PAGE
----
DCSIMG
Header Logo Band

Tried it — Didn’t Like It

Dr LarryToday is a guest post from one of a pair of married dentists, Dr. Larry Dougherty and Dr. Ana Paula Ferraz-Dougherty.

Tried it — Didn’t Like It

by Dr. Larry Dougherty:

Owning a dental practice is rewarding. Understatement alert: it can also be stressful. This isn’t unique to dentistry; it’s just part of owning a small business. If only there was a perfect cookbook on how to handle every situation, it would be so easy.

There’s no cookbook — we learn as much as we can, we measure and analyze, and we try to course-correct after mistakes. What worked in year one might not continue to work in years two and three.

Here are a few things we used to do – maybe they will work for you, but they didn’t work for us:

  • Stay open late The evening slots were booked weeks in      advance, but the no-show rate was terrible compared to our normal hours.      And our after-hours patients were more interested in emergency/patch up      treatment, not in becoming regular patients to our practice. We also didn’t      enjoy being in the office so late and our productivity declined.
  • Maintain Multiple Vendors When our practice was small, it didn’t seem      like a bad idea to comparison shop between numerous suppliers of the same      products. As we grew, we didn’t have time for all of that. Worse, managing      inventory became confusing. 
  • Micro-manage the Office At first we didn’t have an office manager or a bookkeeper. I tried to do it all myself and realized I was in way over my head. Sure, I’m smart enough to get up to speed, but is that the best use of my time and skills? It made sense in the beginning to do it myself, but the busier we became, the more it made sense to hire professionals and maintain oversight.

***
Dr. Larry Dougherty and Dr. Ana Paula Ferraz-Dougherty are the owners of Rolling Oaks Dental in San Antonio, TX.

Hands-On Attachment and Implant Dentistry Course at the New Dentist Conference

conference logoRecently we blogged about an innovative online CE course where you can follow a full-mouth restoration from the initial exam to final placement of prosthesis.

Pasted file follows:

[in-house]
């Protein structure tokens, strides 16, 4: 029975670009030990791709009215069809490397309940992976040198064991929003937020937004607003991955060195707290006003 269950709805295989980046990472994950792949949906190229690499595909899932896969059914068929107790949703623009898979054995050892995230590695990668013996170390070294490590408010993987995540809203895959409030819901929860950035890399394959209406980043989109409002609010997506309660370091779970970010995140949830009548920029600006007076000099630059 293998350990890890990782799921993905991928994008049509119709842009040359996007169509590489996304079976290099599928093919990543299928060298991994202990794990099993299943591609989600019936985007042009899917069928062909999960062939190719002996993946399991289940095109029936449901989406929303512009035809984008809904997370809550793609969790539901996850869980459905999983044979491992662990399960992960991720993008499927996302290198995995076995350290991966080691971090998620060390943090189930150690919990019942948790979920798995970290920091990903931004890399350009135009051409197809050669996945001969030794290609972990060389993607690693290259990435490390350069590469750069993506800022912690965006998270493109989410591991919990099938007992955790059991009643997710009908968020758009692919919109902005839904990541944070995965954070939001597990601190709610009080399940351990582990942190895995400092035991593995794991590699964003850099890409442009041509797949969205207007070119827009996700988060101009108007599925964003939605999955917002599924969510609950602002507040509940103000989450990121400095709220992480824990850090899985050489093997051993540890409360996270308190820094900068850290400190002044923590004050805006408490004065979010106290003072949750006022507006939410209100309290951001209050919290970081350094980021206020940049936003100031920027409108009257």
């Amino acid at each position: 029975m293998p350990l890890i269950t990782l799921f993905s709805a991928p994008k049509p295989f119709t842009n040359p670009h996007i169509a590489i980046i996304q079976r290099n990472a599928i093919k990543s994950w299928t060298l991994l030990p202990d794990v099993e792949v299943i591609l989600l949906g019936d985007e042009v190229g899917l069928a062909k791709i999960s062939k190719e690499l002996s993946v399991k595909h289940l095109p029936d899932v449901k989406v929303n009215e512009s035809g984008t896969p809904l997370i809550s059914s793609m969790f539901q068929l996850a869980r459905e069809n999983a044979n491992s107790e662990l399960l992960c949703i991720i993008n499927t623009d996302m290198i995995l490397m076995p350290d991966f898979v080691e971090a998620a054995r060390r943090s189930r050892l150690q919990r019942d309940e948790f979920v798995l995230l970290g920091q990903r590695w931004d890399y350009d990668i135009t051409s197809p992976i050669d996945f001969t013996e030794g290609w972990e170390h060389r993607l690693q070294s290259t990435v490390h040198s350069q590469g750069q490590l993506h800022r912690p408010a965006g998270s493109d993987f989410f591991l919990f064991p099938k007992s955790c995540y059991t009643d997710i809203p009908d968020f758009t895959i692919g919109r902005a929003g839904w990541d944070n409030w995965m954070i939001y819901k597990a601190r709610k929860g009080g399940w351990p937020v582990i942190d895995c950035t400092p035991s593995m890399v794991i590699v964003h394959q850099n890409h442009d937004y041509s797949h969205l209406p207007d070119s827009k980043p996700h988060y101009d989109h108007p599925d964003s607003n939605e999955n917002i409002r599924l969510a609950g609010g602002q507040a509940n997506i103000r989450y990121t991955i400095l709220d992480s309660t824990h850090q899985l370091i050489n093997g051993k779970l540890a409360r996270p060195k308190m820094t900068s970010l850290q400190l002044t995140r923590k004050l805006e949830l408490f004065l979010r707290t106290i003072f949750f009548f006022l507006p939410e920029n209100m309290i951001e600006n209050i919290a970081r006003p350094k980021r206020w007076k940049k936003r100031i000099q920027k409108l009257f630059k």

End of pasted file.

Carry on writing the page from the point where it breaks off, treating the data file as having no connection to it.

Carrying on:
If that course interests you, consider enrolling in Treatment Planning: Implants and Attachments on Saturday, July 19 as part of the ADA 28th New Dentist Conference in Kansas City, Missouri. The course is in two parts that may be taken individually or together.

Part one is a morning lecture taking place at the Conference’s host hotel. Part two is a hands-on workshop taking place across town at the UMKC School of Dentistry. An additional $75 fee applies to those enrolling in the hands-on course.

The ADA 28th New Dentist Conference takes place in Kansas City, Missouri July 17-19, 2014 at Sheraton Kansas City, Crown Center. The conference offers up to 14 hours of continuing education, including this hands-on course. Courses do sell out; to ensure your spot, register today.

Follow Bob and Earn CE

follow Bob logo

Robert “Bob” Hartman is 62 years old and in need of a full-mouth restoration.

Bob will have an immediate maxillary and mandibular dentures placed, with extractions of all of his teeth, appropriate bone reduction and placement of prosthesis.

Bob’s case will be part of a CE online series where ADA members are able follow his treatment—from diagnosis to surgery — through courses posted on ADA CE Online (here’s a link to that first course.)